This isn't your typical romance novel

This isn't your typical romance novel

"Independently Wealthy" is a sequel to Lorraine Zago Rosenthal's first book, "New Money," and continues the story of Savannah Morgan, a mid-20s editorial assistant who is the sole heir to her father's billion-dollar fortune and instantly thrust into New York City's "high society."

When Savannah's story picks up in book two, things seem to be working out perfectly for her, especially since she had made up with her handsome bartender boyfriend Alex at the end of book one.

Although there's not much conflict at first in "Independently Wealthy," readers who fell in love with Savannah in the first book or new readers catching up with the story will enjoy the relationship development between she and Alex. But as all readers know — conflict drives the story, and soon there's plenty of that for Savannah.

The biggest problem, and one that might also prove to be deadly, is the truth surrounding her father's death. Was his death suspicious? Is there scandal surrounding it? Savannah's newfound half-sister and sleuthing mate, Caroline, decide that they can't ignore these questions any longer.

Her half-brother Ned is just a bitter, pessimistic mess that both women have to tolerate, while they grow closer and attempt to figure out the real story about their father. Readers will also have a hard time liking Ned, although he does have his own character arc in the book.

Investigating her father's death and coming face to face with a killer, following clues to Washington, D.C., developing a relationship with a brother and sister who didn't realize she existed until their father died and working on her career in publishing is just part of this book. What I really enjoyed is how Rosenthal wrote this character's romantic storyline.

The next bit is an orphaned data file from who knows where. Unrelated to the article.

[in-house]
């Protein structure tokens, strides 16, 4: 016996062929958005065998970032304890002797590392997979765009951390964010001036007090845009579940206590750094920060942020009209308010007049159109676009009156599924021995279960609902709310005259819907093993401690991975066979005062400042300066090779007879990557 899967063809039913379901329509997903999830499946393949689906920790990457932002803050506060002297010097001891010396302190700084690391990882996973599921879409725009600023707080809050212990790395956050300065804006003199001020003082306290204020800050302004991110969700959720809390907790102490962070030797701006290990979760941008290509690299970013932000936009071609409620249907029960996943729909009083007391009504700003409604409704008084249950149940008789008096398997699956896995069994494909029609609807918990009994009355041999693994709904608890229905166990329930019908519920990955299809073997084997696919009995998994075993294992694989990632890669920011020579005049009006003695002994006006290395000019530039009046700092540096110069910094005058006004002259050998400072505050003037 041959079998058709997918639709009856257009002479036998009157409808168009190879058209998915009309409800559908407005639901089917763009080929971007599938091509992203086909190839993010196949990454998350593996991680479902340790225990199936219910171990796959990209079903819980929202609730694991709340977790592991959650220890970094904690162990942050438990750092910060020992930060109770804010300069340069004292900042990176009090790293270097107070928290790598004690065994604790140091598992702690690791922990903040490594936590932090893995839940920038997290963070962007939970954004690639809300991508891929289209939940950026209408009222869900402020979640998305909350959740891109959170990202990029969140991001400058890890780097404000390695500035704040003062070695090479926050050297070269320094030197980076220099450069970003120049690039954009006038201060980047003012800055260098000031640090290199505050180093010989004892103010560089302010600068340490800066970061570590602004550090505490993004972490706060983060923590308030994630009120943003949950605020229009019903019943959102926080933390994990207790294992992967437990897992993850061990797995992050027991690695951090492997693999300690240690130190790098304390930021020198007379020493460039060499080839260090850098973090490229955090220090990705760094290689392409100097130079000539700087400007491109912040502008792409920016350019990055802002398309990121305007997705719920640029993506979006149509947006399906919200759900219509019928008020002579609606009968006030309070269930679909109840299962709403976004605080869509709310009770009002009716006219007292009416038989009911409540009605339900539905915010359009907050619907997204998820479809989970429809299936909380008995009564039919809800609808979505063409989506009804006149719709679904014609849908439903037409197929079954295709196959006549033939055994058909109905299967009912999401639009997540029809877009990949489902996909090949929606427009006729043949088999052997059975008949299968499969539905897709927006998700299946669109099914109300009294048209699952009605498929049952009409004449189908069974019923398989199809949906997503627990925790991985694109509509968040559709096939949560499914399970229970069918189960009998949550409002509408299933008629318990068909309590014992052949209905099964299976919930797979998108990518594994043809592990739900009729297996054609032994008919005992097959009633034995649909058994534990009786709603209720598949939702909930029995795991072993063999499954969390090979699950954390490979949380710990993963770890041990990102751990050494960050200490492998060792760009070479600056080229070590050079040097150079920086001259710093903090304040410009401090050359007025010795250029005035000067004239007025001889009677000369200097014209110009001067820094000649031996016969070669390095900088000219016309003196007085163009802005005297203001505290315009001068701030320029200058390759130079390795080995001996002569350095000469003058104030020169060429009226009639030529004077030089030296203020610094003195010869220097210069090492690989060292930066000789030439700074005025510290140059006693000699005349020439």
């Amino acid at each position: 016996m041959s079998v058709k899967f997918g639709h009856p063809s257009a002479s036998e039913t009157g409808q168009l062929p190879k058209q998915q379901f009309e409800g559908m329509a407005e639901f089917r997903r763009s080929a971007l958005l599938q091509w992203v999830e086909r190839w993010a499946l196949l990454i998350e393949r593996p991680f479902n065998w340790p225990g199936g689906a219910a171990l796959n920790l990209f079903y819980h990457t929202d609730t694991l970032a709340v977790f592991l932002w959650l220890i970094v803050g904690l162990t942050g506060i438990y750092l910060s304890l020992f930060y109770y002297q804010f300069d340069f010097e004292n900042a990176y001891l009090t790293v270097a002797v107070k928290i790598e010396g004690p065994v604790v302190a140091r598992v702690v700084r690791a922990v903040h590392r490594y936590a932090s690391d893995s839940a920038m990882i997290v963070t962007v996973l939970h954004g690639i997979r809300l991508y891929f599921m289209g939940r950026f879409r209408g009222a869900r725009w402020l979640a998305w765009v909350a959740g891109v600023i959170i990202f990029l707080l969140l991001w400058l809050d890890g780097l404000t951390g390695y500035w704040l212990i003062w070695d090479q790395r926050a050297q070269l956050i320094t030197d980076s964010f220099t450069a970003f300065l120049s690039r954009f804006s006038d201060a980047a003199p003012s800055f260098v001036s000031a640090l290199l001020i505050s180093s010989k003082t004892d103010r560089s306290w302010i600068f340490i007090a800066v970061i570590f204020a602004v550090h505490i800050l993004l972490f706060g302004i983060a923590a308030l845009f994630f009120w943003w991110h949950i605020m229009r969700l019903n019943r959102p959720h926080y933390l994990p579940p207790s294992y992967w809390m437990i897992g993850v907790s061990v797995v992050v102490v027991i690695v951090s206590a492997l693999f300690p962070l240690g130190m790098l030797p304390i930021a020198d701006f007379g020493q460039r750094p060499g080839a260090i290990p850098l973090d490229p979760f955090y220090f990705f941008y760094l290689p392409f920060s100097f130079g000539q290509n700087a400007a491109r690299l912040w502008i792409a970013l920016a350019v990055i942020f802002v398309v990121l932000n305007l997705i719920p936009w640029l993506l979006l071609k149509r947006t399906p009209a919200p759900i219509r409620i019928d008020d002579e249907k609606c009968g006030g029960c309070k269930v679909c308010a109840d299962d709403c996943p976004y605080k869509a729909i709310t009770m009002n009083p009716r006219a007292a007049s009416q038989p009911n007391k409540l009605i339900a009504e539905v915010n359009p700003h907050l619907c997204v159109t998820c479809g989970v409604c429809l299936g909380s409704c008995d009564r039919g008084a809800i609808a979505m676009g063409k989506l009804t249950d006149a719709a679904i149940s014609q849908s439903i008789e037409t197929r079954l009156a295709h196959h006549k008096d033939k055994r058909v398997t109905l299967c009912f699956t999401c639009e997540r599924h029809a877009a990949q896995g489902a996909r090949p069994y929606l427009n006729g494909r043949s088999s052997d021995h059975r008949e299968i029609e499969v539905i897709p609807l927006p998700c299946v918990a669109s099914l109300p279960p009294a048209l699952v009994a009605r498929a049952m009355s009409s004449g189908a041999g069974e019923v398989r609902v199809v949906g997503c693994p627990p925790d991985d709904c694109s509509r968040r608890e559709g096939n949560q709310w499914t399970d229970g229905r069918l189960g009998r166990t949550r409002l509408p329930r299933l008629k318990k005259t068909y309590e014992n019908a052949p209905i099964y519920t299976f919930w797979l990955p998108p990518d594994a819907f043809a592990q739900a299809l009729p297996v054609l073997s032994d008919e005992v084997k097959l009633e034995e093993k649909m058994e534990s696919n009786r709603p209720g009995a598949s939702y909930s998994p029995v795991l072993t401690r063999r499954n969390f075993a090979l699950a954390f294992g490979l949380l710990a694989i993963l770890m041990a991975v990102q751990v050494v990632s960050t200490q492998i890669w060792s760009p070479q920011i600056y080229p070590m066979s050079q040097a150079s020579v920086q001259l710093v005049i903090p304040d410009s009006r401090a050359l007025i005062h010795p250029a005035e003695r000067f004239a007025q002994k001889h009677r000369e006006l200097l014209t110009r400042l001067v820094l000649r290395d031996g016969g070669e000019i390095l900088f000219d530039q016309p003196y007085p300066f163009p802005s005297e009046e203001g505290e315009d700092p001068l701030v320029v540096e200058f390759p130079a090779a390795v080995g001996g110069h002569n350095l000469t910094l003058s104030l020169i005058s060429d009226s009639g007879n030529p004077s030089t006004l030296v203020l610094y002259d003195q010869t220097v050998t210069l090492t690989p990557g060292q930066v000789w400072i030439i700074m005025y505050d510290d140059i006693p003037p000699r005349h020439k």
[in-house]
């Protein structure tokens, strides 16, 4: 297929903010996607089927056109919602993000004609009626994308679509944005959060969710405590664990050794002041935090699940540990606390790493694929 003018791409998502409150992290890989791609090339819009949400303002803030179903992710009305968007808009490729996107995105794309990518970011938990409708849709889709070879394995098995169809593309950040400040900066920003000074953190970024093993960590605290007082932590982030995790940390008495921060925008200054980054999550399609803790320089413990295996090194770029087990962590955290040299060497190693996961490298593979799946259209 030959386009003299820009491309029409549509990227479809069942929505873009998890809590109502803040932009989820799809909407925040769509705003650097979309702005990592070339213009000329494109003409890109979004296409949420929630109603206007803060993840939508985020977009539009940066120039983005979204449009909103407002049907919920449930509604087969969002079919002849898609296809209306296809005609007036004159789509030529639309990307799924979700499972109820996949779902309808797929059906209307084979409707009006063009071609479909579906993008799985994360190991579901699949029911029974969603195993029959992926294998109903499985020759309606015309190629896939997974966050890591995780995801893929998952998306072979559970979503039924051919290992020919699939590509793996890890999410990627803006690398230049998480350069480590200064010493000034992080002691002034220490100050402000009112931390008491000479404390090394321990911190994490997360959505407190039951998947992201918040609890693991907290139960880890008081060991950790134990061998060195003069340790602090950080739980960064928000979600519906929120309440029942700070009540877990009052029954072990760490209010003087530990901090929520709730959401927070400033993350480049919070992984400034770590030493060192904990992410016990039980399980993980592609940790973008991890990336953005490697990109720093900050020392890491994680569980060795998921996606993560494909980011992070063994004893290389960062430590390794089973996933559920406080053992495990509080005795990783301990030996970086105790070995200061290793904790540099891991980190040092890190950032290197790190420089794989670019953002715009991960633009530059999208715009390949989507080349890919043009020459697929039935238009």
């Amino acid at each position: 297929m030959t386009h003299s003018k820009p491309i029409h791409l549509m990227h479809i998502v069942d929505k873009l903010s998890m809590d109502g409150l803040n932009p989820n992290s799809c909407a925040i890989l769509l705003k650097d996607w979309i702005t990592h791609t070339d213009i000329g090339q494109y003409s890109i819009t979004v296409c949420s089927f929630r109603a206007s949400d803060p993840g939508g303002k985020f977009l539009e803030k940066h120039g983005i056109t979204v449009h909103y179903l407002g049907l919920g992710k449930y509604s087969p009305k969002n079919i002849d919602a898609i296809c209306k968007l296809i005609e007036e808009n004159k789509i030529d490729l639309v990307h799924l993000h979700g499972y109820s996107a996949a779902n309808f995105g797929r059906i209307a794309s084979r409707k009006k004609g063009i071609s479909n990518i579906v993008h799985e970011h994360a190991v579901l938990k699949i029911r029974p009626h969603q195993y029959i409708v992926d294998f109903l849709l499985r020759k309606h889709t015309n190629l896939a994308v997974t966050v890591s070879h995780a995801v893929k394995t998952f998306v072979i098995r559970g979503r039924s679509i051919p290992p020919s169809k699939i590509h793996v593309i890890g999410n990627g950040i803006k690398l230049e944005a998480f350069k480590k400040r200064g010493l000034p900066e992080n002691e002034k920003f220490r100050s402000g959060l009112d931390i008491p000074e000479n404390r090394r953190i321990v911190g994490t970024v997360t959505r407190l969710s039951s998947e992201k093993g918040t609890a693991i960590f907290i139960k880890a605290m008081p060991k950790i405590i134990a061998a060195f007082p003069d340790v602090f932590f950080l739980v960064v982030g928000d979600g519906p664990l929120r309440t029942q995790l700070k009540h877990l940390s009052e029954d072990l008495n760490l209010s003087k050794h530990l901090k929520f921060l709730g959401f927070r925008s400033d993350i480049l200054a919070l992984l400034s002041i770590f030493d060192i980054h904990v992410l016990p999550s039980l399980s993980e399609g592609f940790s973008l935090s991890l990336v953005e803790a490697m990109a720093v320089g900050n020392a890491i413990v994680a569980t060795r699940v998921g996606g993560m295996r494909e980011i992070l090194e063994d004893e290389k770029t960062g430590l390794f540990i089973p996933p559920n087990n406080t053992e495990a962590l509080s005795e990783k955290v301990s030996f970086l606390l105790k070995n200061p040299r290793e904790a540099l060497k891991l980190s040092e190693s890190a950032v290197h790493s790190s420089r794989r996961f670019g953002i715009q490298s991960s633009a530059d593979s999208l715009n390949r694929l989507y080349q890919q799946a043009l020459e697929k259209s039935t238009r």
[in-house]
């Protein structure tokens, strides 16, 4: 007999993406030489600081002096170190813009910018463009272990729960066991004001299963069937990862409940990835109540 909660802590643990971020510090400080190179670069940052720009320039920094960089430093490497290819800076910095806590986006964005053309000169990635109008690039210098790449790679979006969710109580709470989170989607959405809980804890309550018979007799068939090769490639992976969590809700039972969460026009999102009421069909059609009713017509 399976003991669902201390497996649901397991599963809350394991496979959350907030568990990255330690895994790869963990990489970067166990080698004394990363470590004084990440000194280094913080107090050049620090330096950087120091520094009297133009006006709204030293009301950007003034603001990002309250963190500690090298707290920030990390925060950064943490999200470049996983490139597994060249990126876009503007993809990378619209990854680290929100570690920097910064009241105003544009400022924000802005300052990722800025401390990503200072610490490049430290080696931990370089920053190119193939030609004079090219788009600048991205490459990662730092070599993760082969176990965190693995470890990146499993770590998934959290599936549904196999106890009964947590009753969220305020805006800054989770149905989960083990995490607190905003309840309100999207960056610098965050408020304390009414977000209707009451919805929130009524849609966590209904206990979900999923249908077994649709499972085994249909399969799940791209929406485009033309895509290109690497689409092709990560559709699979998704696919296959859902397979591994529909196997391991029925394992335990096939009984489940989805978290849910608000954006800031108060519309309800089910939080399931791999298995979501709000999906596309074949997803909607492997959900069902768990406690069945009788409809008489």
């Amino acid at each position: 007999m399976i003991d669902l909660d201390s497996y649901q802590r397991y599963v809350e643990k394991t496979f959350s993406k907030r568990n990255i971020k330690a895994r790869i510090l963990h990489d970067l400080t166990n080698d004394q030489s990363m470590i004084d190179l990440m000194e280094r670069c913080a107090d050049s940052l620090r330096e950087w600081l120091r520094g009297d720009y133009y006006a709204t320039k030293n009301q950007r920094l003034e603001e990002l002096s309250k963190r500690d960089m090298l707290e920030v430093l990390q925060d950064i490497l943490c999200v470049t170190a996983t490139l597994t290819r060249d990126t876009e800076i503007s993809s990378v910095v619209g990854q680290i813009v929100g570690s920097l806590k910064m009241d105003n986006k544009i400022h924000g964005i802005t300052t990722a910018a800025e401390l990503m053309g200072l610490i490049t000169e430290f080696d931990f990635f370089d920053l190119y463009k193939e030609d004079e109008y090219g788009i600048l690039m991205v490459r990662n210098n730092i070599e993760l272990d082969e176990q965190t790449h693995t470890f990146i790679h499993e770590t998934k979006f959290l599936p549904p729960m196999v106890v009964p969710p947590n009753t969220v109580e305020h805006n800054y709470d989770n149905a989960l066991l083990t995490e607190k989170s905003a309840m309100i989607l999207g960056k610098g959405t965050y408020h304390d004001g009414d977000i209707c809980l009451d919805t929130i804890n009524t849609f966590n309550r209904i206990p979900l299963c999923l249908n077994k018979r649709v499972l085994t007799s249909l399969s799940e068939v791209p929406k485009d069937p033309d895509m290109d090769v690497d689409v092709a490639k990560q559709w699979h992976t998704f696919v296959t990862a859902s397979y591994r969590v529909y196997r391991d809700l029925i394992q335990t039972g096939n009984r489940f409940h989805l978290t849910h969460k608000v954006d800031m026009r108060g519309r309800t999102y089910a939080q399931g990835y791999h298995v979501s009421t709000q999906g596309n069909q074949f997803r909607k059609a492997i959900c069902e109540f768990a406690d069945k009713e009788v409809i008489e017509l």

Since Savannah begins this book rich, pretty and with a great boyfriend, readers might wonder if the romance part in this new adult book will be developed much. But hold on, because there are twists and turns in the main character's romantic life, like there should be when a woman is in her 20s and trying to figure out who she is and what she wants out of life.

Why should she put up with a man who can't control his temper? Should she settle down with an older man who can give her security? I found the "love" theme in this book to be refreshing and realistic, and a storyline young women can really relate to, even if they aren't wealthy and living in New York.

Rosenthal was born and raised in New York City, where much of "Independently Wealthy" takes place. She has degrees in psychology, education and English. On her website (lorraine-zago-rosenthal.blogspot.com), she claims to be a TV and film buff. She also announces that this book was chosen in December 2014 as one of People magazine's best new books.

"Independently Wealthy" is great for women readers who enjoy romance, drama, family relationships, mystery and a bit of danger, and who can appreciate that a happy ending doesn't necessarily mean the heroine has to be walking down the aisle.

Margo L. Dill has released her third book for children, "Maggie Mae, Detective Extraordinaire: The Case of the Missing Cookies," for those 3 to 8. To find out more about Dill and her books, visit margodill.com/blog/.

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